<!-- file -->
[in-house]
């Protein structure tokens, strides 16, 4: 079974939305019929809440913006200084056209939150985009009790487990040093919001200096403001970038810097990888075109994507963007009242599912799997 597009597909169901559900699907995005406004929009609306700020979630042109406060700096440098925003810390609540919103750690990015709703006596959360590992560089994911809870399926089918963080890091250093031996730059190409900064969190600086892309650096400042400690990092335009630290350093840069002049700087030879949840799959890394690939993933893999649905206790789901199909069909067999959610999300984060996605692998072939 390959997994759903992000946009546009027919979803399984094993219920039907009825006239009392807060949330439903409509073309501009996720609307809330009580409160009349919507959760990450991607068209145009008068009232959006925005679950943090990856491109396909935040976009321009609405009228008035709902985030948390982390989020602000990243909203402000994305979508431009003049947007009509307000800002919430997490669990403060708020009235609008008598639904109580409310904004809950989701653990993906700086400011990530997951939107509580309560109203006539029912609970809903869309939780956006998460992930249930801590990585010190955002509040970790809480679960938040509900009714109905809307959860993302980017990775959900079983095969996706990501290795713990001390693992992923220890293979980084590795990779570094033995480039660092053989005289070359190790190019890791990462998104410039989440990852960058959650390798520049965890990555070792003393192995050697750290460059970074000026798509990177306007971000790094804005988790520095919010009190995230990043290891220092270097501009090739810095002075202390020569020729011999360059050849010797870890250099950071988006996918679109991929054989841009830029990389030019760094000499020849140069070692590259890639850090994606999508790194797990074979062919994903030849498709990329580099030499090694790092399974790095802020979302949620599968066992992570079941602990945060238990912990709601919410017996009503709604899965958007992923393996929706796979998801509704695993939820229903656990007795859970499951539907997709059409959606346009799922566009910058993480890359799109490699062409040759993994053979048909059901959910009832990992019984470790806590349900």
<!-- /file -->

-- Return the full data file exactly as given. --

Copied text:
[in-house]
């Protein structure tokens, strides 16, 4: 079974939305019929809440913006200084056209939150985009009790487990040093919001200096403001970038810097990888075109994507963007009242599912799997 597009597909169901559900699907995005406004929009609306700020979630042109406060700096440098925003810390609540919103750690990015709703006596959360590992560089994911809870399926089918963080890091250093031996730059190409900064969190600086892309650096400042400690990092335009630290350093840069002049700087030879949840799959890394690939993933893999649905206790789901199909069909067999959610999300984060996605692998072939 390959997994759903992000946009546009027919979803399984094993219920039907009825006239009392807060949330439903409509073309501009996720609307809330009580409160009349919507959760990450991607068209145009008068009232959006925005679950943090990856491109396909935040976009321009609405009228008035709902985030948390982390989020602000990243909203402000994305979508431009003049947007009509307000800002919430997490669990403060708020009235609008008598639904109580409310904004809950989701653990993906700086400011990530997951939107509580309560109203006539029912609970809903869309939780956006998460992930249930801590990585010190955002509040970790809480679960938040509900009714109905809307959860993302980017990775959900079983095969996706990501290795713990001390693992992923220890293979980084590795990779570094033995480039660092053989005289070359190790190019890791990462998104410039989440990852960058959650390798520049965890990555070792003393192995050697750290460059970074000026798509990177306007971000790094804005988790520095919010009190995230990043290891220092270097501009090739810095002075202390020569020729011999360059050849010797870890250099950071988006996918679109991929054989841009830029990389030019760094000499020849140069070692590259890639850090994606999508790194797990074979062919994903030849498709990329580099030499090694790092399974790095802020979302949620599968066992992570079941602990945060238990912990709601919410017996009503709604899965958007992923393996929706796979998801509704695993939820229903656990007795859970499951539907997709059409959606346009799922566009910058993480890359799109490699062409040759993994053979048909059901959910009832990992019984470790806590349900």